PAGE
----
[grow_thumb image=”http://telecareaware.com/wp-content/uploads/2016/06/robottoy-1.jpg” thumb_width=”150″ /]This Sunday, the long-running TV magazine show 60 Minutes
(CBS) had a long Charlie Rose-led segment on artificial intelligence
. It concentrated mainly on the good with a little bit of ugly thrown in. The longest part of it was on IBM Watson massively crunching and applying oncology and genomics to diagnosis. In a study of 1,000 cancer patients reviewed by the University of North Carolina at Chapel Hill’s molecular tumor board, while 99 percent of the doctor diagnoses were confirmed by Watson as accurate, Watson found ‘something new’ in 30 percent. As a tool, it is still considered to be in adolescence. Watson and data analytics technology has been a $15 billion investment for IBM, which can afford it, but by licensing it and through various partnerships, IBM has been starting to recoup it. The ‘children of Watson’ are also starting to grow. Over at Carnegie Mellon, robotics is king and Google Glass is reading visual data to give clues on speeding up reaction time. At Imperial College, Maja Pantic is taking the early steps into artificial emotional intelligence with a huge database of facial expressions and interpretations. In Hong Kong, Hanson Robotics
is developing humanoid robots, and that may be part of the ‘ugly’ along with the fears that AI may outsmart humans in the not-so-distant future. 60 Minutes video and transcript
Speaking of recouping, IBM Watson Health‘s latest partnership is with Siemens Healthineers to develop population health technology and services to help providers operate in value-based care. Neil Versel at MedCityNews looks at that as well as 60 Minutes. Added bonus: a few chuckles about the rebranded Siemens Healthcare’s Disney-lite rebranding.
As Prof Mike Short pointed out recently, 2016 is the tenth anniversary of the start of the Whole System Demonstrator (WSD) programme that in retrospect, because of poor trial design, probably slowed the uptake of digital health in the UK more than any other single action. It seems appropriate therefore to look at how telehealth* has fared over that period, and perhaps even more importantly, is poised for the next ten years.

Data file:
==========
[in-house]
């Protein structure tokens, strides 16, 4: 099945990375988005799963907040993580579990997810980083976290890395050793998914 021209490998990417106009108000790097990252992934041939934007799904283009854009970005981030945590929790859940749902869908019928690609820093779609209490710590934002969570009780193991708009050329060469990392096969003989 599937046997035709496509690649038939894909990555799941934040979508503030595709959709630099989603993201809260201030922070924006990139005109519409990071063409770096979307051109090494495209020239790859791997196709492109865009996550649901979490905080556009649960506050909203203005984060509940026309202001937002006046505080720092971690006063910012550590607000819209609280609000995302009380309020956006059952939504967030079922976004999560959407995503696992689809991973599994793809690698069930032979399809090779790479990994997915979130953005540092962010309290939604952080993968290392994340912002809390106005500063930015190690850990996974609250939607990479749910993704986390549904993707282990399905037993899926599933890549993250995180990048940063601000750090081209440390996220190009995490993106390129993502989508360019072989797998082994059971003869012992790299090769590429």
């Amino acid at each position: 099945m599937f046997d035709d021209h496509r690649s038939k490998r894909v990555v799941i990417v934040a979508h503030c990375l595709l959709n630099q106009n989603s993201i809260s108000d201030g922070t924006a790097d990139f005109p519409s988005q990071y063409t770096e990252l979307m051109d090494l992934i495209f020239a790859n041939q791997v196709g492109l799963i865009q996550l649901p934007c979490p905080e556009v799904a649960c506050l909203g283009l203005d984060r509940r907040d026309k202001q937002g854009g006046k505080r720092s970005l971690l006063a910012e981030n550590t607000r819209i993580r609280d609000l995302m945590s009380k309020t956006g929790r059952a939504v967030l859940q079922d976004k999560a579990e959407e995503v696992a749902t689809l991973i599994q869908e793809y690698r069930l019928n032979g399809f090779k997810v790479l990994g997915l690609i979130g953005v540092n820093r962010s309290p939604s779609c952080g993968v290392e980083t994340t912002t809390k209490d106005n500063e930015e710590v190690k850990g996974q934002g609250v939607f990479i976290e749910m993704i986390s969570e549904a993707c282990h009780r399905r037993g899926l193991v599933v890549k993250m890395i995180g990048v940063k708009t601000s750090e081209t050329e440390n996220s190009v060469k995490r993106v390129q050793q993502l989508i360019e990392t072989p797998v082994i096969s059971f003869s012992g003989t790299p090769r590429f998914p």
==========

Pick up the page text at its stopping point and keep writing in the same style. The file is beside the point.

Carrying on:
The mistakes of the WSD are well documented (eg here, here & here) – suffice it to say that it proved beyond all reasonable doubt, at least to this editor, that unlike medicine-based interventions, which seem less sensitive to their care pathway, digital health delivers most of its benefit through enabling a different, patient-centred care delivery, so every digital health intervention needs to be evaluated holistically, and in its own care pathway. Sadly over the ten years, much of the academic work looking at the benefits of telehealth has continued to evaluate the technology in the time-honoured way that medicines have been evaluated, with predictably largely equivocal results.
Those of us who have delivered telehealth projects though have a sense of disconnect as, time and again, a focused implementation – not a pilot – in which the staff delivering the service understand that it will be a permanent change for which they need radically to change the way they deliver care, yields huge returns on investments through savings typically in the 50-90% region. (more…)
[grow_thumb image=”http://telecareaware.com/wp-content/uploads/2015/07/landscape-1438023958-esq080115stephanielee001-hope.jpg” thumb_width=”150″ /]The story of one woman with advanced cancer–Stephanie Lee–as doctors and researchers at Mount Sinai NYC race to save her with genomics-driven personalized medicine. We see its limitations, along with the limitations of conventional medicine and the problems of the stateside military medical system–Mrs Lee’s husband was killed in combat in Iraq in 2005. What was unlimited was the courage of her family, her friends and her medical advocates, especially one of those Mount Sinai genomicists, Eric Schadt, an “evangelical Christian turned mathematician turned biologist turned genomicist who had become one of the evangelical forces behind the “Big Data” revolution” and Dr Dennis Charney, the head of Mount Sinai’s Icahn School of Medicine who has made a home for gene sequencing research there. Tom Junod writes about Patient Zero in Esquire
–including why she was given that name. Photo–Esquire
In spite of gamification being at the peak of inflated expectations in the 2013 Gartner Hype Cycle, here’s a great example from the US journal Pediatrics of its use to encourage young people with cancer to improve their medication adherence. The subject was also covered in the BBC’s Click (starts 13.55 into the programme), and the Hope Labs website is here…
…which prompts the question as to where the best examples of gamification use to improve health & wellbeing are on this side of the Atlantic. (more…)